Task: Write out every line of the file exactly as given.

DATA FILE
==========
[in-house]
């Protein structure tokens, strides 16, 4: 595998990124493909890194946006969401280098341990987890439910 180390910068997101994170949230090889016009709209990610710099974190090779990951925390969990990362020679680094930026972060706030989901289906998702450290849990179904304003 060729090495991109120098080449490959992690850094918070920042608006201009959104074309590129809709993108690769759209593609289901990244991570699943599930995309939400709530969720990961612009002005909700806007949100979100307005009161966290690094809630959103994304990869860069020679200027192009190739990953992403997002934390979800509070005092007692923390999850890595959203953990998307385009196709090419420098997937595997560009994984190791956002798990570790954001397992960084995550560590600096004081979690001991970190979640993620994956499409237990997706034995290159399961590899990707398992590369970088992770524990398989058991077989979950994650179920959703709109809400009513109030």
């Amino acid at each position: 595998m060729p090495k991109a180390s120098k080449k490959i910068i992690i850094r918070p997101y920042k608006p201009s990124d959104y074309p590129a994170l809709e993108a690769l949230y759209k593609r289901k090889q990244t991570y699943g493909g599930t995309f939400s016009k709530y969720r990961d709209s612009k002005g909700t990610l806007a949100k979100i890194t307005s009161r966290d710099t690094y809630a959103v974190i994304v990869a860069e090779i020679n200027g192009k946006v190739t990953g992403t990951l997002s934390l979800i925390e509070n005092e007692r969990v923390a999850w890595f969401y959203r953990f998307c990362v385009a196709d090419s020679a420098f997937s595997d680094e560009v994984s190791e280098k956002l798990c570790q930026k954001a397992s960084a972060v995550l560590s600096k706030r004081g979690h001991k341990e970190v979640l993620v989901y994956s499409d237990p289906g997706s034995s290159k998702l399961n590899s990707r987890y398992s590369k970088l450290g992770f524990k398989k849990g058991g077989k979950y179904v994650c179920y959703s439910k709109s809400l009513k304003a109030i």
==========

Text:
[in-house]
């Protein structure tokens, strides 16, 4: 595998990124493909890194946006969401280098341990987890439910 180390910068997101994170949230090889016009709209990610710099974190090779990951925390969990990362020679680094930026972060706030989901289906998702450290849990179904304003 060729090495991109120098080449490959992690850094918070920042608006201009959104074309590129809709993108690769759209593609289901990244991570699943599930995309939400709530969720990961612009002005909700806007949100979100307005009161966290690094809630959103994304990869860069020679200027192009190739990953992403997002934390979800509070005092007692923390999850890595959203953990998307385009196709090419420098997937595997560009994984190791956002798990570790954001397992960084995550560590600096004081979690001991970190979640993620994956499409237990997706034995290159399961590899990707398992590369970088992770524990398989058991077989979950994650179920959703709109809400009513109030």
């Amino acid at each position: 595998m060729p090495k991109a180390s120098k080449k490959i910068i992690i850094r918070p997101y920042k608006p201009s990124d959104y074309p590129a994170l809709e993108a690769l949230y759209k593609r289901k090889q990244t991570y699943g493909g599930t995309f939400s016009k709530y969720r990961d709209s612009k002005g909700t990610l806007a949100k979100i890194t307005s009161r966290d710099t690094y809630a959103v974190i994304v990869a860069e090779i020679n200027g192009k946006v190739t990953g992403t990951l997002s934390l979800i925390e509070n005092e007692r969990v923390a999850w890595f969401y959203r953990f998307c990362v385009a196709d090419s020679a420098f997937s595997d680094e560009v994984s190791e280098k956002l798990c570790q930026k954001a397992s960084a972060v995550l560590s600096k706030r004081g979690h001991k341990e970190v979640l993620v989901y994956s499409d237990p289906g997706s034995s290159k998702l399961n590899s990707r987890y398992s590369k970088l450290g992770f524990k398989k849990g058991g077989k979950y179904v994650c179920y959703s439910k709109s809400l009513k304003a109030i």